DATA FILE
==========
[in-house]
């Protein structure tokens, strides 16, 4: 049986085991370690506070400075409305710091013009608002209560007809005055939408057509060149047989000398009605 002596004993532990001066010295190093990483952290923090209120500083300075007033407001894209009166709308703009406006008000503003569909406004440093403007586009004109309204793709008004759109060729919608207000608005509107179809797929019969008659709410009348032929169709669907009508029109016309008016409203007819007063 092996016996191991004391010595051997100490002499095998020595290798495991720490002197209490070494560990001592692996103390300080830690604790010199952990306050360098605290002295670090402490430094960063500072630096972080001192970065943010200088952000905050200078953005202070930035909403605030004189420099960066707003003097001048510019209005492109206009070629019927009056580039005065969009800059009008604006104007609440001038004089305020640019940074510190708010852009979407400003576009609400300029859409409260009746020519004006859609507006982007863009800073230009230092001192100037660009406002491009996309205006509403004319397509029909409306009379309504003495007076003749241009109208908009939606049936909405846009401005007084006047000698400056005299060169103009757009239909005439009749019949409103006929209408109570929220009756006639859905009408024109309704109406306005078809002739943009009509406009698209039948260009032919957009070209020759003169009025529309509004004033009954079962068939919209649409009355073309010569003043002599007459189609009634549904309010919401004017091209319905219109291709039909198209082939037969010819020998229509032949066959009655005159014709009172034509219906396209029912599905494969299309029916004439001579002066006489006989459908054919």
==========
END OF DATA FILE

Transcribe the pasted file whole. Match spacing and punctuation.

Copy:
[in-house]
């Protein structure tokens, strides 16, 4: 049986085991370690506070400075409305710091013009608002209560007809005055939408057509060149047989000398009605 002596004993532990001066010295190093990483952290923090209120500083300075007033407001894209009166709308703009406006008000503003569909406004440093403007586009004109309204793709008004759109060729919608207000608005509107179809797929019969008659709410009348032929169709669907009508029109016309008016409203007819007063 092996016996191991004391010595051997100490002499095998020595290798495991720490002197209490070494560990001592692996103390300080830690604790010199952990306050360098605290002295670090402490430094960063500072630096972080001192970065943010200088952000905050200078953005202070930035909403605030004189420099960066707003003097001048510019209005492109206009070629019927009056580039005065969009800059009008604006104007609440001038004089305020640019940074510190708010852009979407400003576009609400300029859409409260009746020519004006859609507006982007863009800073230009230092001192100037660009406002491009996309205006509403004319397509029909409306009379309504003495007076003749241009109208908009939606049936909405846009401005007084006047000698400056005299060169103009757009239909005439009749019949409103006929209408109570929220009756006639859905009408024109309704109406306005078809002739943009009509406009698209039948260009032919957009070209020759003169009025529309509004004033009954079962068939919209649409009355073309010569003043002599007459189609009634549904309010919401004017091209319905219109291709039909198209082939037969010819020998229509032949066959009655005159014709009172034509219906396209029912599905494969299309029916004439001579002066006489006989459908054919």